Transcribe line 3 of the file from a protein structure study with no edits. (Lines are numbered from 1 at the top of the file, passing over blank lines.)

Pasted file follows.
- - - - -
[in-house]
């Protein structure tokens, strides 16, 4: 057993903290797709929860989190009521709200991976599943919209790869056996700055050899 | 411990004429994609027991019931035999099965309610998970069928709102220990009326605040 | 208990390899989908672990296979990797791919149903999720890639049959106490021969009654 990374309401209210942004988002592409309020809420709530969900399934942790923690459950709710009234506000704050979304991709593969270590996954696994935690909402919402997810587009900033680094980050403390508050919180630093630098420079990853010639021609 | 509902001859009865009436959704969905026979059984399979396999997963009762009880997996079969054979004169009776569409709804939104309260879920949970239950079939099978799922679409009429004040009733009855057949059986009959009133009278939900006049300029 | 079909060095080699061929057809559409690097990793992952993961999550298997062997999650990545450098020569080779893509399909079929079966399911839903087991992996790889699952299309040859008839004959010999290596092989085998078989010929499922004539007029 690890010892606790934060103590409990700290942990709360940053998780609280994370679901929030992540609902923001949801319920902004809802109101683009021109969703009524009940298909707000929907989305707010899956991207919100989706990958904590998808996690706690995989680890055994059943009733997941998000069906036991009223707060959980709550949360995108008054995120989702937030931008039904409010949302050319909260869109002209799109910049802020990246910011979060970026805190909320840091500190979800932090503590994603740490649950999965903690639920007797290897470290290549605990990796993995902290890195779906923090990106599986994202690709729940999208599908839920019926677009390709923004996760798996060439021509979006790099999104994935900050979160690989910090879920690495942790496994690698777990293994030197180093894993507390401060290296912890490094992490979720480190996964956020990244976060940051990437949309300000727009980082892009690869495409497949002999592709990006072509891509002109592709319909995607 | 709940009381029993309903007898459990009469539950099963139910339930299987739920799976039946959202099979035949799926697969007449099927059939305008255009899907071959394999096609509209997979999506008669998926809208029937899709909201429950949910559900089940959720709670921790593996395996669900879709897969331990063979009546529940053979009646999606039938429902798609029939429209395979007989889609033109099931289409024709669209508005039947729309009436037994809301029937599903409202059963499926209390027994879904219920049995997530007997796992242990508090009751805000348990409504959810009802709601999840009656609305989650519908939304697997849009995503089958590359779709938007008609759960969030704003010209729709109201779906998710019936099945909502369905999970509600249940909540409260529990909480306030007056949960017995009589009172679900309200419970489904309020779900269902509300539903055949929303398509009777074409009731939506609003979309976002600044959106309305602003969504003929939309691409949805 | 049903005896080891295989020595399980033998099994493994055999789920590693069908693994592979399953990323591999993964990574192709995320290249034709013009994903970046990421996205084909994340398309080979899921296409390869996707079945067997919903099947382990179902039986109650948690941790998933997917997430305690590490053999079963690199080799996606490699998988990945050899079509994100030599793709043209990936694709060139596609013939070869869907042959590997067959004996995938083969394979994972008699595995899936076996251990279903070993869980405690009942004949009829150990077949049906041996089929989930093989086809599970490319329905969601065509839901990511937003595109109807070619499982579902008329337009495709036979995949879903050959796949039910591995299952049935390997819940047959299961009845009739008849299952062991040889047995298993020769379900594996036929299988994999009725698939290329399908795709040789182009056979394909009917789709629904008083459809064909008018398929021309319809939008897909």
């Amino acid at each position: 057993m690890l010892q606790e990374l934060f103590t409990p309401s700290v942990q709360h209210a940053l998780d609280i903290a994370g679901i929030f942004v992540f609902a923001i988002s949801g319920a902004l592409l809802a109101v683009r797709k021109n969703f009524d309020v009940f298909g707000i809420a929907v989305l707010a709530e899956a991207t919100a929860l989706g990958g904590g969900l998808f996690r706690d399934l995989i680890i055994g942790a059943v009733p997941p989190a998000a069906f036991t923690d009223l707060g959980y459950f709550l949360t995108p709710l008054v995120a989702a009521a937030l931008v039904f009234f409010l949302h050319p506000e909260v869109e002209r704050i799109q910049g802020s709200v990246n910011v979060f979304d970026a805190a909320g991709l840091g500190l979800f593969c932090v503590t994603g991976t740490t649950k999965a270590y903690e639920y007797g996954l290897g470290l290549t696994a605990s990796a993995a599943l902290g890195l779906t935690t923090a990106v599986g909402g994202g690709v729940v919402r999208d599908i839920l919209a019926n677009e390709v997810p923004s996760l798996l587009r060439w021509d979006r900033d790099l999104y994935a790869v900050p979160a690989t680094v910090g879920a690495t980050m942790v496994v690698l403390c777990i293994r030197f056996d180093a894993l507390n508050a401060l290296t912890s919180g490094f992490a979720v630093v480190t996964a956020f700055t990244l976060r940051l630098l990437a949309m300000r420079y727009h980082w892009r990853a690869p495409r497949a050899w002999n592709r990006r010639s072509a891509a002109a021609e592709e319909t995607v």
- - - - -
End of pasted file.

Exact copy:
């Amino acid at each position: 057993m690890l010892q606790e990374l934060f103590t409990p309401s700290v942990q709360h209210a940053l998780d609280i903290a994370g679901i929030f942004v992540f609902a923001i988002s949801g319920a902004l592409l809802a109101v683009r797709k021109n969703f009524d309020v009940f298909g707000i809420a929907v989305l707010a709530e899956a991207t919100a929860l989706g990958g904590g969900l998808f996690r706690d399934l995989i680890i055994g942790a059943v009733p997941p989190a998000a069906f036991t923690d009223l707060g959980y459950f709550l949360t995108p709710l008054v995120a989702a009521a937030l931008v039904f009234f409010l949302h050319p506000e909260v869109e002209r704050i799109q910049g802020s709200v990246n910011v979060f979304d970026a805190a909320g991709l840091g500190l979800f593969c932090v503590t994603g991976t740490t649950k999965a270590y903690e639920y007797g996954l290897g470290l290549t696994a605990s990796a993995a599943l902290g890195l779906t935690t923090a990106v599986g909402g994202g690709v729940v919402r999208d599908i839920l919209a019926n677009e390709v997810p923004s996760l798996l587009r060439w021509d979006r900033d790099l999104y994935a790869v900050p979160a690989t680094v910090g879920a690495t980050m942790v496994v690698l403390c777990i293994r030197f056996d180093a894993l507390n508050a401060l290296t912890s919180g490094f992490a979720v630093v480190t996964a956020f700055t990244l976060r940051l630098l990437a949309m300000r420079y727009h980082w892009r990853a690869p495409r497949a050899w002999n592709r990006r010639s072509a891509a002109a021609e592709e319909t995607v």